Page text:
Cow Methane
Cow Methane
Now playing
01:40
This food could change a cow's contribution to the climate crisis
Now playing
02:26
Stelter: Right-wing media has shifted in a way I've never seen before
NEW YORK, NY - NOVEMBER 12:  Joe Scarborough attends the "The Right Path: From Ike To Reagan, How Republicans Once Mastered Politics - And Can Again" book event on November 12, 2013 in New York, United States.  (Photo by Rob Kim/Getty Images)
NEW YORK, NY - NOVEMBER 12: Joe Scarborough attends the "The Right Path: From Ike To Reagan, How Republicans Once Mastered Politics - And Can Again" book event on November 12, 2013 in New York, United States. (Photo by Rob Kim/Getty Images)
PHOTO: Rob Kim/Getty Images
Now playing
01:22
Joe Scarborough drops f-bomb in on-air rant against rioters
PHOTO: CNN
Now playing
02:55
Stelter: Notable that Fox News hasn't promoted this
PHOTO: Fox News
Now playing
02:07
Watch these Fox News hosts criticize holiday travel guidance
screengrab Martin Kenyon
screengrab Martin Kenyon
PHOTO: CNN
Now playing
03:03
British man becomes internet sensation after interview with CNN
PHOTO: Photo Illustration: Jim Spellman/WireImage
Now playing
04:38
Bon Appetit had a culture problem. She wants to change that
PHOTO: Fox
Now playing
02:01
Tucker Carlson claims vaccine campaign 'feels false, because it is'
Now playing
08:37
Fox News targets Bill Gates after CNN interview
local news anchor unemployment help newsroom intv vpx _00001423.png
local news anchor unemployment help newsroom intv vpx _00001423.png
PHOTO: WRGB
Now playing
04:50
How a news anchor helped over 4,000 Americans this year
Now playing
01:52
Fox News' Geraldo Rivera spars over election fraud claims: 'Stop this!'
PHOTO: Fox News
Now playing
00:57
Watch President Trump's first on-camera interview since the election
PHOTO: Fox News
Now playing
05:31
Stelter: This was Fox News' biggest story last week
WILMINGTON, DELAWARE - NOVEMBER 07:  President-elect Joe Biden and Vice President-elect Kamala Harris take the stage at the Chase Center to address the nation November 07, 2020 in Wilmington, Delaware. After four days of counting the high volume of mail-in ballots in key battleground states due to the coronavirus pandemic, the race was called for Biden after a contentious election battle against incumbent Republican President Donald Trump. (Photo by Andrew Harnik-Pool/Getty Images)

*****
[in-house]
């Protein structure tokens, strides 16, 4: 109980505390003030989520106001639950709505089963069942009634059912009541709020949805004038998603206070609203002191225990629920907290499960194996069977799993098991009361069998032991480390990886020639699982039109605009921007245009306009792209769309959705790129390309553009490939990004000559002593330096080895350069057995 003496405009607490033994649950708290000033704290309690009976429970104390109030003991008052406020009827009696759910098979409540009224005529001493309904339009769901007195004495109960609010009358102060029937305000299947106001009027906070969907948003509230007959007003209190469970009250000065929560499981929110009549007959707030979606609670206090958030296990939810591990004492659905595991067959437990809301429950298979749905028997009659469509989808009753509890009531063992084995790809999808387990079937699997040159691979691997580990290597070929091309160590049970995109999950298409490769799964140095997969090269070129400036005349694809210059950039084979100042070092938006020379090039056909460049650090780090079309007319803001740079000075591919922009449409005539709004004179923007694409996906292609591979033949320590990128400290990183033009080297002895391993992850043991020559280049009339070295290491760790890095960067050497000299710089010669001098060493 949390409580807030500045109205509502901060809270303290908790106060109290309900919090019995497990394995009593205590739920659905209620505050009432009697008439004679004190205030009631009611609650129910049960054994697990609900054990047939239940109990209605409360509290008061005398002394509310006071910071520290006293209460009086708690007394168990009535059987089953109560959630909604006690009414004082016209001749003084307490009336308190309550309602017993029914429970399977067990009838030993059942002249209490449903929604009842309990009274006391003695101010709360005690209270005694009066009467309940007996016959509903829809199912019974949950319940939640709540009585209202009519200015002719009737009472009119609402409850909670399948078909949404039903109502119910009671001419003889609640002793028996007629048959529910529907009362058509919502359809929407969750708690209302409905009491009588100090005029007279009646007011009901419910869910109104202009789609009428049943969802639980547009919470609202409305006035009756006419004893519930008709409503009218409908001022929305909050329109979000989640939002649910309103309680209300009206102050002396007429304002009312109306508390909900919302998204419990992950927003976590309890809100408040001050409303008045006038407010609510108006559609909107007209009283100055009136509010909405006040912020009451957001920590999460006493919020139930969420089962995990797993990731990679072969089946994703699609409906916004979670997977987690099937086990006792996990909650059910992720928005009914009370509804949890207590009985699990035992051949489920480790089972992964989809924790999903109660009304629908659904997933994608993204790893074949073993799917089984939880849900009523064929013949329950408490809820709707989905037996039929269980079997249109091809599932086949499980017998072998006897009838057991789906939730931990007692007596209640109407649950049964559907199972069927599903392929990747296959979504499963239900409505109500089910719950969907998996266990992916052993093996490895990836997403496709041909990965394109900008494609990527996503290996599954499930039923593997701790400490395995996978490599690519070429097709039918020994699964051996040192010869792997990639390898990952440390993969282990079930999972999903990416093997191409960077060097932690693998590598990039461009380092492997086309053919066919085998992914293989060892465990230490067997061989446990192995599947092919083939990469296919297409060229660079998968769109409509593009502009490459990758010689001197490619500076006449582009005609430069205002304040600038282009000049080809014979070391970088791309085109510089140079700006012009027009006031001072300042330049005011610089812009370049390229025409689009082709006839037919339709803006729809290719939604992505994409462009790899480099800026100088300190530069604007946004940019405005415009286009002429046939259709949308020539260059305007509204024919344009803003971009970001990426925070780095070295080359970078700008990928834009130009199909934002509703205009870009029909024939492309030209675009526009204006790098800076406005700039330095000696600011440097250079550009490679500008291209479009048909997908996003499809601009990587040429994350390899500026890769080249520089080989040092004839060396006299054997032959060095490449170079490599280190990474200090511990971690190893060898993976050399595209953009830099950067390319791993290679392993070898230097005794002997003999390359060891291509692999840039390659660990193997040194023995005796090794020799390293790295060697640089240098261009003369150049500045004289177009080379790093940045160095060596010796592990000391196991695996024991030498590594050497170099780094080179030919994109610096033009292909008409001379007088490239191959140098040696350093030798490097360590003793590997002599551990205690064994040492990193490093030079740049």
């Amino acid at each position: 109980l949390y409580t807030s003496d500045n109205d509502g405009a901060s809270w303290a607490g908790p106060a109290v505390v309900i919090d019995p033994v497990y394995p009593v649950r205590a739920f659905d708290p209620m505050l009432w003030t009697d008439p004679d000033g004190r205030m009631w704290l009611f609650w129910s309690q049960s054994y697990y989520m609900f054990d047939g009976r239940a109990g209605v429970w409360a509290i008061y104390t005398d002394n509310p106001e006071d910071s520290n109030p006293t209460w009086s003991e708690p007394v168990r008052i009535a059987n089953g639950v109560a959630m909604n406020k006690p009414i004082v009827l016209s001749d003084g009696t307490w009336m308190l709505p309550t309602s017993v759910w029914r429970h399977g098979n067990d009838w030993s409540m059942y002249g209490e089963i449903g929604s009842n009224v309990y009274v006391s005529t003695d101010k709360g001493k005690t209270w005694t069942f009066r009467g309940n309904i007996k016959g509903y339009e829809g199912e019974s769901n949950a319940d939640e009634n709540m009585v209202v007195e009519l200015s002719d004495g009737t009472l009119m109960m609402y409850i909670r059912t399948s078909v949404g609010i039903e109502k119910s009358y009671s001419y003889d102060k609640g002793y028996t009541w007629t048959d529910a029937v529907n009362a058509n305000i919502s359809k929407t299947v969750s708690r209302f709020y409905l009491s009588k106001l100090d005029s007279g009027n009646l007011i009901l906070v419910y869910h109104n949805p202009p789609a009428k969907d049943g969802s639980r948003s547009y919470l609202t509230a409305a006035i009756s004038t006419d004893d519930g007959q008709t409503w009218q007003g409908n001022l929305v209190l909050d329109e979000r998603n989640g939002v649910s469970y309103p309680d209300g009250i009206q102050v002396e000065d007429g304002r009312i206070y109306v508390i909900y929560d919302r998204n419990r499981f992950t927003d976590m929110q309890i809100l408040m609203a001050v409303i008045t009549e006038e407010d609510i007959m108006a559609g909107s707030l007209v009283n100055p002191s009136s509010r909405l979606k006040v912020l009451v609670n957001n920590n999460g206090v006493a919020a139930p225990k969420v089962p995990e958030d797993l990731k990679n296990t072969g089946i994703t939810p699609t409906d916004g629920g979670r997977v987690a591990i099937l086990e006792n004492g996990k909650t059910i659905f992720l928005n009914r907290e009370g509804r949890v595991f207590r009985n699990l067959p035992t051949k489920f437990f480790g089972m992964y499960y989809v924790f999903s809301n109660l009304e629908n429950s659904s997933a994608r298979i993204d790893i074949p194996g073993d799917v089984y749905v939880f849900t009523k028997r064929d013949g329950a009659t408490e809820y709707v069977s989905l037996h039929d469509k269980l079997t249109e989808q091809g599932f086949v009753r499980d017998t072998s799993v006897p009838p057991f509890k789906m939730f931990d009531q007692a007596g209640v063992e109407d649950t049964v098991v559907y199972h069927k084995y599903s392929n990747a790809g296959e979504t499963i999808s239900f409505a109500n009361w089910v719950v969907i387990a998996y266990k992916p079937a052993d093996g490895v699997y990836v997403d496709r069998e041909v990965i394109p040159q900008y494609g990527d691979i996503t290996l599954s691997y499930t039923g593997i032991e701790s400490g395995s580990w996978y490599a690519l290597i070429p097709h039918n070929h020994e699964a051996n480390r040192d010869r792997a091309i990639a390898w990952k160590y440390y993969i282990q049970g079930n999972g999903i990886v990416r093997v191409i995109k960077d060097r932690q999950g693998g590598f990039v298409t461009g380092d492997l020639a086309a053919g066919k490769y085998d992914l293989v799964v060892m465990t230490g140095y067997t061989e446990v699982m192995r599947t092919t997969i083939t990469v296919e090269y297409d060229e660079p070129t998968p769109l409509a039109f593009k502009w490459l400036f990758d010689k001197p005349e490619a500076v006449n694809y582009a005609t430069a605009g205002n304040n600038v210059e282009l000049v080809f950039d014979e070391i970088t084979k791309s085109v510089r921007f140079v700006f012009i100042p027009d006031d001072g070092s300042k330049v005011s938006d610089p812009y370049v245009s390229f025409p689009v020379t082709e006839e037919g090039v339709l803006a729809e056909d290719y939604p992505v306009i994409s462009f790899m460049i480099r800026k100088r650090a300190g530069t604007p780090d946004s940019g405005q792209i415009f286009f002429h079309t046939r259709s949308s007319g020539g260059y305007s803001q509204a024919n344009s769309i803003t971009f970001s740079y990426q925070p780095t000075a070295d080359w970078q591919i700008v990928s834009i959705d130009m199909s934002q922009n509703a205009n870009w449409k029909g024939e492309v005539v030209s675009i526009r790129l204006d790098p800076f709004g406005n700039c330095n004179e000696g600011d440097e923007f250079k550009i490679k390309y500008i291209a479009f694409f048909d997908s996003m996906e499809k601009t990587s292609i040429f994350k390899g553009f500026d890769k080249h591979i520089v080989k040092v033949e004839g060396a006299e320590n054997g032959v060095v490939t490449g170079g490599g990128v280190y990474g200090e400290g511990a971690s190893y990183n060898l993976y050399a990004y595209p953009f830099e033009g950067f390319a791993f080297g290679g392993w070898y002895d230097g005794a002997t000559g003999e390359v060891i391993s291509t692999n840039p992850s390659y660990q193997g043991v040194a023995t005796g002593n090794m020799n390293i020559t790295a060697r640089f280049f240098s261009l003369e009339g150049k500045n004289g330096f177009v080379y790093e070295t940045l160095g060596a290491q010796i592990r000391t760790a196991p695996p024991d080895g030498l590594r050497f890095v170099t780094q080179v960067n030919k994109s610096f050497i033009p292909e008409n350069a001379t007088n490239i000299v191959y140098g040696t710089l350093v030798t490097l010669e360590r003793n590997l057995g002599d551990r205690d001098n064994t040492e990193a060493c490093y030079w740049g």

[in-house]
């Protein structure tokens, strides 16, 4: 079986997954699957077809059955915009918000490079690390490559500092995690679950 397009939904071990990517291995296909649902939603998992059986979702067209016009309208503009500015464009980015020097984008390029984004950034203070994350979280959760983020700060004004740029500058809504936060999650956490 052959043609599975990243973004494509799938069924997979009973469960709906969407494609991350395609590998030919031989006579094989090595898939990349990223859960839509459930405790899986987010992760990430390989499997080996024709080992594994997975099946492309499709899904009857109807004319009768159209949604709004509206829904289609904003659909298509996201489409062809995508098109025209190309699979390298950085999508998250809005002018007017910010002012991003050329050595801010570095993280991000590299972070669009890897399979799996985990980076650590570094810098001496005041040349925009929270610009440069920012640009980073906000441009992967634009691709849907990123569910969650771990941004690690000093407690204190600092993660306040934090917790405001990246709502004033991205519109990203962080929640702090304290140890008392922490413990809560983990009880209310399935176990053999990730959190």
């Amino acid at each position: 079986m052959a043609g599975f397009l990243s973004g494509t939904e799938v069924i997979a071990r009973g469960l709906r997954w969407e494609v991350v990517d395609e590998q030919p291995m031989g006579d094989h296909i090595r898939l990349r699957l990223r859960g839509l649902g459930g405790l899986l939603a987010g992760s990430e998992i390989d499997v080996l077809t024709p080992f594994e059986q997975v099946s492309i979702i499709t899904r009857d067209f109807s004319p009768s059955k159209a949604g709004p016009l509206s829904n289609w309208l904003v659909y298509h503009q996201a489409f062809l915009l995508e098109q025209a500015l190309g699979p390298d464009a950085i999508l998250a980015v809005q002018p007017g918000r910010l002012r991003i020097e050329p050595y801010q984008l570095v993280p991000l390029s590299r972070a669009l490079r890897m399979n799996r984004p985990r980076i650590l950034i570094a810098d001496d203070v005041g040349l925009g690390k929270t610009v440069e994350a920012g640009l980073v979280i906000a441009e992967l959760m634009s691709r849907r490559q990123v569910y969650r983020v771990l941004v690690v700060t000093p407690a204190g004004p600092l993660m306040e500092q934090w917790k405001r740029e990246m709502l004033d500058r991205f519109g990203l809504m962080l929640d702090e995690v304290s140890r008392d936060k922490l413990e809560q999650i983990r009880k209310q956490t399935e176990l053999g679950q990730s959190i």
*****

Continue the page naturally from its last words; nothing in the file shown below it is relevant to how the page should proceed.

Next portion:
WILMINGTON, DELAWARE - NOVEMBER 07: President-elect Joe Biden and Vice President-elect Kamala Harris take the stage at the Chase Center to address the nation November 07, 2020 in Wilmington, Delaware. After four days of counting the high volume of mail-in ballots in key battleground states due to the coronavirus pandemic, the race was called for Biden after a contentious election battle against incumbent Republican President Donald Trump. (Photo by Andrew Harnik-Pool/Getty Images)
PHOTO: Andrew Harnik/Pool/Getty Images
Now playing
01:44
Time magazine chooses Biden and Harris as 2020's Person of the Year
Now playing
02:32
CNN spoke to Trump supporters about election results. See what they had to say
(CNN Business) —  

Turn on the BBC America cable channel on any given Saturday from now on, and you’ll see natural history programs like “Blue Planet.”

The channel is adopting a new name, Wonderstruck, on Saturdays only, and “counter-programming the world with the world,” Sarah Barnett says.

Barnett, the president of both the AMC Networks Entertainment Group and AMC Studios, calls Wonderstruck a “mini-network” and likens it to Adult Swim, the network that takes over the Cartoon Network at night.

Wonderstruck is billed as a 24-hour dose of “wildlife and wonder.” Barnett told CNN Business that nature programming provides a “much yearned for sense of communal watching.” She argued that it’s also good for people’s “emotional health.”

PHOTO: BBC America

“As you and your viewers know better than anyone, the division, the atomization, the polarization in our world hasn’t gone away. In fact, it’s exacerbated,” she said.

The nature documentaries serve as a break from the news cycle.

It’s a clever marketing strategy from BBC America, which is a joint venture between the UK’s BBC and AMC Networks. The channel is the exclusive TV home of the “Planet Earth” collection in the US, and other series from BBC Studios’ Natural History Unit.

Other programmers are also seizing on the newfound potential of in the natural history content. Discovery is planning to launch a streaming service with nature shows and films. And Netflix is investing in similar programming.

These are the kinds of shows that can play passively in the background or be watched actively, Barnett observed.

“You can let it wash over you,” and “you can also learn a ton from this stuff. But I think that it’s content that doesn’t feel like broccoli,” she said. “It doesn’t feel like it’s good for you. It feels like absolute pleasure and it’s good for you.”

She also asserted that concerns about climate change and “our changing world” also have something to do with interest in natural history TV.

“I think that the general ways in which people are feeling so rocked by our changing world, so overtaken by the speed in which technology, politics, climate change, urbanization, you know, a host of other things – are confusing, unsettling, upsetting people in profound, conscious and unconscious ways,” she said. “There is proof, there is data around the fact that this kind of content makes you feel connected to something bigger.”

The BBC filmmakers who make much of the programming that will appear on Wonderstruck have an “implicit belief” that “you fall in love with the world and then you want to save the world,” Barnett said. The filmmakers’ front-seat view of “the fragility of our planet is certainly there.”

Wonderstruck will kick off on Saturday with a preview of “Seven Worlds, One Planet,” a forthcoming series narrated by David Attenborough.